A City’s Carbon Footprint

Signal Synchronization Makes a Big Difference

Here is one way a city can lower its carbon footprint, save money, increase efficiency in many of its operations, and decrease traffic congestion. It will also allow its car-driving citizens to lower their carbon footprints, save money, increase their efficiency, save time, and ease up on commuter stresses.

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Paul Wellman

It’s traffic signal timing. Think of one stoplight that has kept you sitting there for what seemed like a minute, no cars in sight, and multiply by a couple of hundred thousand, and you can begin to understand why the United States scored a D on its own national traffic signal report card. Idling cars - whether in traffic or not - burn fuel, increasing stresses on the infrastructure, the environment, and us.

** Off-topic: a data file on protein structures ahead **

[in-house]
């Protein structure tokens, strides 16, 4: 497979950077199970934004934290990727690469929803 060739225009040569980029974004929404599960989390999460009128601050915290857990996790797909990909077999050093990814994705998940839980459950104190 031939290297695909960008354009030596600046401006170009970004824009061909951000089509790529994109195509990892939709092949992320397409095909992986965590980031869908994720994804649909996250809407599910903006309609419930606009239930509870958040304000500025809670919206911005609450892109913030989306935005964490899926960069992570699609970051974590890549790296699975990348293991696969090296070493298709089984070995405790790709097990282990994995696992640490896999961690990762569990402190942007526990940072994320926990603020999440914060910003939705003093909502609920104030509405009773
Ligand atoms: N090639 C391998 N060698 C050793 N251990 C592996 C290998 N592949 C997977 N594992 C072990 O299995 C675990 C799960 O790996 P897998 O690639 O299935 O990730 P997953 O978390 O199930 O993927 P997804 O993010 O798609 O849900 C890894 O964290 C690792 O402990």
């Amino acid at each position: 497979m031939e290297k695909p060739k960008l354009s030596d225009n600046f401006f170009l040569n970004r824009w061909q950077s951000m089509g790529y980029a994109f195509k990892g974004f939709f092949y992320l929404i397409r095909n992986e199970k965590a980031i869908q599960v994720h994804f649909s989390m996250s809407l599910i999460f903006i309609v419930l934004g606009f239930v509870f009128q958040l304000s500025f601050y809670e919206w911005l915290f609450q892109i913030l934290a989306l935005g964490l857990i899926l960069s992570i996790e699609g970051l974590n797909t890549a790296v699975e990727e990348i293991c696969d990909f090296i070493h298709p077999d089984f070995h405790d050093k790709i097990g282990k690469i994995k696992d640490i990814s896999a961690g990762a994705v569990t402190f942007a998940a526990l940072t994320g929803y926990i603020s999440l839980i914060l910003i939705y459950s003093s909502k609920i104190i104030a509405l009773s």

Austin got an A. Their signal synchronization program resulted in 1.29 million gallons of gas saved in a year (3.5% less fuel used), close to a 10% REDUCTION IN AVERAGE TRAVEL TIME for its citizens, and 28% fewer stops per intersection! Portland’s drivers are saving closer to two million gallons per year, due to the city’s signal optimization work.

Perhaps the only thing better than a well-timed traffic signal (if one must drive) is no signal. Roundabouts are highly effective people movers, that is as long as the drivers’ brains are functioning.

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